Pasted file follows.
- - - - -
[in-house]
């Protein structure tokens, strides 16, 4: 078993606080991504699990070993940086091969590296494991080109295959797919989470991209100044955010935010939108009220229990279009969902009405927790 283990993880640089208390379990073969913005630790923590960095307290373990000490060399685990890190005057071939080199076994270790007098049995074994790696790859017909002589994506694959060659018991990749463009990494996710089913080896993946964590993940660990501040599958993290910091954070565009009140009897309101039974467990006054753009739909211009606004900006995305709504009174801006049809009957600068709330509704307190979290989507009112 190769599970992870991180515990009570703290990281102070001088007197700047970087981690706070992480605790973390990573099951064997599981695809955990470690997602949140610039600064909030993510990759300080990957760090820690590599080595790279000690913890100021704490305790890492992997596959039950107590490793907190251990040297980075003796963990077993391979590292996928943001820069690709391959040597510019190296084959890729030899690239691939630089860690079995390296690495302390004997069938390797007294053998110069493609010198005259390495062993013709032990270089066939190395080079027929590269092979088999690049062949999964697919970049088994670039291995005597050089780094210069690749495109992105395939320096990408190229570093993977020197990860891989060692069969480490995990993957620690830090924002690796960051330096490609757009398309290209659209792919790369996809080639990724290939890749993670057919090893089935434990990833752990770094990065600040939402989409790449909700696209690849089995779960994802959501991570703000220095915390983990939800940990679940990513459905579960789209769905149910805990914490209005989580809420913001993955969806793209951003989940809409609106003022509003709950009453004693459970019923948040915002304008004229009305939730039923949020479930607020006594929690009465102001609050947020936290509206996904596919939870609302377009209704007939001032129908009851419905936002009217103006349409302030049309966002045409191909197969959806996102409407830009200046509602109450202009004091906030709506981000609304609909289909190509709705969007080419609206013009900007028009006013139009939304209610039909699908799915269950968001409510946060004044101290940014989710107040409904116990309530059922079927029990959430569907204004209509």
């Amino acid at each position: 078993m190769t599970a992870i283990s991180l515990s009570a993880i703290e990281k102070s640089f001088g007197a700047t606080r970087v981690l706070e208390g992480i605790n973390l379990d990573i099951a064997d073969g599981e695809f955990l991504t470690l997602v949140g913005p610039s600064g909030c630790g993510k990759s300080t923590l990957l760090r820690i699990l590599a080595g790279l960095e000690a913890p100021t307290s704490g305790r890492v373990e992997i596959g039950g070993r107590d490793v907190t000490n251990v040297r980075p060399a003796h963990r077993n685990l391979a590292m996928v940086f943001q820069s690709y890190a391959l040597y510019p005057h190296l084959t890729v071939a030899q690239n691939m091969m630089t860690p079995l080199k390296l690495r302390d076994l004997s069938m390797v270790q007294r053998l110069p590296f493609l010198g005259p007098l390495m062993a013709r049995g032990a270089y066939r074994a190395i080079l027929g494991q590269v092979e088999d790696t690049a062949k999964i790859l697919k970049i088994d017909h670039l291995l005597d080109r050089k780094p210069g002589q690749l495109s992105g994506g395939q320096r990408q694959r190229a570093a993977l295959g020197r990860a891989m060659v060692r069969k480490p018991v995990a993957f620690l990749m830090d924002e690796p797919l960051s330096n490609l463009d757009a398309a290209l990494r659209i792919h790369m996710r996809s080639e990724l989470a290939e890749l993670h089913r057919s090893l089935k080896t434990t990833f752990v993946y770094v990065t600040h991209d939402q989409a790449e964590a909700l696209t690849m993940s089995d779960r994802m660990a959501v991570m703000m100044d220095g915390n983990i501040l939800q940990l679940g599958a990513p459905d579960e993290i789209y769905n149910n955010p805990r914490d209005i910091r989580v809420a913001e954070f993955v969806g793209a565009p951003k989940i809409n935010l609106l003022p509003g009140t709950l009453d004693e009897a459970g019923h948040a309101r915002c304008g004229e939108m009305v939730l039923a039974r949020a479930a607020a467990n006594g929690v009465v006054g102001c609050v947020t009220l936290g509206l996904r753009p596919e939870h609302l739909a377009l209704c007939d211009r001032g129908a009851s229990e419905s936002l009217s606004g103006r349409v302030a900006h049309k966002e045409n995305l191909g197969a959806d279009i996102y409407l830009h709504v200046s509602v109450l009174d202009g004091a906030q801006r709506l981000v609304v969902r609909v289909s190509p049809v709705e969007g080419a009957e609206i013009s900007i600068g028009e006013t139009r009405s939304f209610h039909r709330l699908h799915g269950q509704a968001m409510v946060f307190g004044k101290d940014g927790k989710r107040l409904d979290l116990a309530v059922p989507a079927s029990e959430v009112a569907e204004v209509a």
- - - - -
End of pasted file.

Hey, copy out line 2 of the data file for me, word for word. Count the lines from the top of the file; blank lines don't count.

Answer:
């Protein structure tokens, strides 16, 4: 078993606080991504699990070993940086091969590296494991080109295959797919989470991209100044955010935010939108009220229990279009969902009405927790 283990993880640089208390379990073969913005630790923590960095307290373990000490060399685990890190005057071939080199076994270790007098049995074994790696790859017909002589994506694959060659018991990749463009990494996710089913080896993946964590993940660990501040599958993290910091954070565009009140009897309101039974467990006054753009739909211009606004900006995305709504009174801006049809009957600068709330509704307190979290989507009112 190769599970992870991180515990009570703290990281102070001088007197700047970087981690706070992480605790973390990573099951064997599981695809955990470690997602949140610039600064909030993510990759300080990957760090820690590599080595790279000690913890100021704490305790890492992997596959039950107590490793907190251990040297980075003796963990077993391979590292996928943001820069690709391959040597510019190296084959890729030899690239691939630089860690079995390296690495302390004997069938390797007294053998110069493609010198005259390495062993013709032990270089066939190395080079027929590269092979088999690049062949999964697919970049088994670039291995005597050089780094210069690749495109992105395939320096990408190229570093993977020197990860891989060692069969480490995990993957620690830090924002690796960051330096490609757009398309290209659209792919790369996809080639990724290939890749993670057919090893089935434990990833752990770094990065600040939402989409790449909700696209690849089995779960994802959501991570703000220095915390983990939800940990679940990513459905579960789209769905149910805990914490209005989580809420913001993955969806793209951003989940809409609106003022509003709950009453004693459970019923948040915002304008004229009305939730039923949020479930607020006594929690009465102001609050947020936290509206996904596919939870609302377009209704007939001032129908009851419905936002009217103006349409302030049309966002045409191909197969959806996102409407830009200046509602109450202009004091906030709506981000609304609909289909190509709705969007080419609206013009900007028009006013139009939304209610039909699908799915269950968001409510946060004044101290940014989710107040409904116990309530059922079927029990959430569907204004209509």